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Gone are the days when getting prenup or postnup seemed a bad omen for the marriage. Currently, about 51% of prospective couples believe prenups and postnups do not mean a lack of faith in marriage but insurance to your finances and emotions in case of divorce.

Unfortunately, the terms prenup and postnup are often used interchangeably while they have different meanings. What is the difference between prenups and postnups, and which applies to your case?

Keep reading for these answers.

Differences Between Prenup and Postnup

Some of the major differences between prenups and postnups are:


Prenups are signed by engaged couples who expect to get married soon. Although the prenup is signed before marriage, it becomes valid after the couple ties the not.

On the other hand, postnups are signed by couples after they are already married. A prenup may be signed days, months or even years after the marriage. The couple decides when the terms of the agreement become effective, which may be a date before or after the signing date. A past date can go back to their wedding date.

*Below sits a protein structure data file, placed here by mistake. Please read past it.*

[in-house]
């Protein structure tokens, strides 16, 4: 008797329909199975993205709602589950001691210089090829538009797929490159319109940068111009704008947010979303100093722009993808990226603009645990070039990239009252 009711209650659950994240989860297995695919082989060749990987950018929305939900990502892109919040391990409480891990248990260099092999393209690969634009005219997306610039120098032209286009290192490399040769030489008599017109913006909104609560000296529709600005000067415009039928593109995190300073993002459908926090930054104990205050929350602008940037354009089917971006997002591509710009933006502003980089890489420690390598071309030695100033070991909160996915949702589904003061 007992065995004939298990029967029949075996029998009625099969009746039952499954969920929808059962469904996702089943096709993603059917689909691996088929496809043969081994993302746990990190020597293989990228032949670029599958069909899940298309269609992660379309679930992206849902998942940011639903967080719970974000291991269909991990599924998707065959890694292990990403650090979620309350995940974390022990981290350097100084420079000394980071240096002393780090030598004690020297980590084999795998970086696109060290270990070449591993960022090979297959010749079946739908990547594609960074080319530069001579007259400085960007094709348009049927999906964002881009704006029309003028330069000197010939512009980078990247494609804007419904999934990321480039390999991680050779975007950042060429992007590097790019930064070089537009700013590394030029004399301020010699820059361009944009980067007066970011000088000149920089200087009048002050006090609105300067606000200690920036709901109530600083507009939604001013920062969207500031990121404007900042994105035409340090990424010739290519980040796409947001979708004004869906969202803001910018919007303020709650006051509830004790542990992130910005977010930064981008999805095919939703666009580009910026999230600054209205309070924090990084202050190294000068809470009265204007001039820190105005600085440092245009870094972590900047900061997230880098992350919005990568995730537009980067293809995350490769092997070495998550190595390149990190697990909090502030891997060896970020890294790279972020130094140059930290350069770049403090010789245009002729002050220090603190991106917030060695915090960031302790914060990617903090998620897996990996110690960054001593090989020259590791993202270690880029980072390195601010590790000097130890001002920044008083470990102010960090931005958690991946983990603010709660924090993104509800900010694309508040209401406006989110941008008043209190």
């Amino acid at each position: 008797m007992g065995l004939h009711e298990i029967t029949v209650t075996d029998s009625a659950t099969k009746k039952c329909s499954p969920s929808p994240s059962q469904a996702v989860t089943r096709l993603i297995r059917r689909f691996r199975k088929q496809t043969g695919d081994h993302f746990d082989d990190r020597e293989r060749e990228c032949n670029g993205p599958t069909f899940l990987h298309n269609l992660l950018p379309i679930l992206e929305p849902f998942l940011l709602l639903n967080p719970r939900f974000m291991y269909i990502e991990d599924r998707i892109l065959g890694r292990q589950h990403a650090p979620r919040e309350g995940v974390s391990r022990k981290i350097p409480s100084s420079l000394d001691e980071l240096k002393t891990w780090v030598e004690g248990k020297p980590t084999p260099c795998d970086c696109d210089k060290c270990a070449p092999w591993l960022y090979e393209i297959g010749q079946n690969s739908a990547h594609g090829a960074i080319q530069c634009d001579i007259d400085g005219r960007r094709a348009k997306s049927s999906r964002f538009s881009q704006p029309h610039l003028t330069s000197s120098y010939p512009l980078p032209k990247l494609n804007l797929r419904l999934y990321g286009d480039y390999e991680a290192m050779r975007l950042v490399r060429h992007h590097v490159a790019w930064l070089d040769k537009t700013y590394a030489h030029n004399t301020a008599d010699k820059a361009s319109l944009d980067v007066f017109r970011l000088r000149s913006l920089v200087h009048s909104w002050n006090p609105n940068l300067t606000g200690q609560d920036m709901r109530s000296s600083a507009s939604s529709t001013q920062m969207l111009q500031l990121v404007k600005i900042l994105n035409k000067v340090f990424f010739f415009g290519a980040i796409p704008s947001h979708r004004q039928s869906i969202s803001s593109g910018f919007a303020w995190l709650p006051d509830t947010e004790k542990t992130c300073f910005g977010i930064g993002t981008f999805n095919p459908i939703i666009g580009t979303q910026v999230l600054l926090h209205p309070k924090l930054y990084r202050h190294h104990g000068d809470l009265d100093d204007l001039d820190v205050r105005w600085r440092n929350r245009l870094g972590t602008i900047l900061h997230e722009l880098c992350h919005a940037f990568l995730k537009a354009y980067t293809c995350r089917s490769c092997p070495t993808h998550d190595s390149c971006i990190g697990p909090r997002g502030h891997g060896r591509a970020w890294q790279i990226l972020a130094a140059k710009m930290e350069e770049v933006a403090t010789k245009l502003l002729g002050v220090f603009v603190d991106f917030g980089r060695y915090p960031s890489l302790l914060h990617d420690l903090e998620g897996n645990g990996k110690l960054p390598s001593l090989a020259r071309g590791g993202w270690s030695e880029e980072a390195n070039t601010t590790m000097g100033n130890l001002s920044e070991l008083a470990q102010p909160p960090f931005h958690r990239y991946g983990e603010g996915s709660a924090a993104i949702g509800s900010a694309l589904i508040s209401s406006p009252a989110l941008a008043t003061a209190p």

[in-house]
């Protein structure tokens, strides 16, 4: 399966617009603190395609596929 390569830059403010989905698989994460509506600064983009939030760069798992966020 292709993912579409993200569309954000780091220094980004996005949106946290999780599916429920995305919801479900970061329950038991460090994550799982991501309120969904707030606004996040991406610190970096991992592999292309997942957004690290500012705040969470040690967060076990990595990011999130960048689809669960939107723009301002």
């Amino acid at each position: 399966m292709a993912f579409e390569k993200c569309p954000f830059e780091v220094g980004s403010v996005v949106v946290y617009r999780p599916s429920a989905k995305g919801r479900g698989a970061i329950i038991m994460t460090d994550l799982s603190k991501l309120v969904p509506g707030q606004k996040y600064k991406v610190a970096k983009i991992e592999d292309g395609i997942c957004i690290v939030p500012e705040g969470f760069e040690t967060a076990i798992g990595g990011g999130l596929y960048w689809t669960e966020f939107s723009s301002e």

A prenup mainly looks at the property owned by the prospective couple before marriage. However, the postnup covers property earned before and after marriage. If the marriage has already lasted for a while, it gets tricky to agree on the community property since it should be divided 50/50. It also has to consider businesses and property that didn’t exist before the marriage.

Validation of the Document

Signing a prenup becomes valid if it meets California’s Uniform Premarital Agreement Act and is signed by both parties. However, a postnup becomes valid after being approved by the court.

Before the court approves the postnup, they need to confirm that each spouse came to the agreement voluntarily and that the agreement is fair to both parties. The court does not validate the document if the agreement does not meet such legal requirements.

Should You Get a Prenup or a Postnup?

If you are yet to say ‘I do’, don’t wait until you are married to get a postnup. Instead, get a prenup since it is easier to acquire than a postnup.

Fortunately, getting a postnup is only complicated but not impossible. Therefore, if you are already married, don’t hesitate to get a postnup as it will come in handy in case you separate or divorce your spouse. Either way, seek legal advice to ensure that you come up with a prenup or postnup that will help you in the future.


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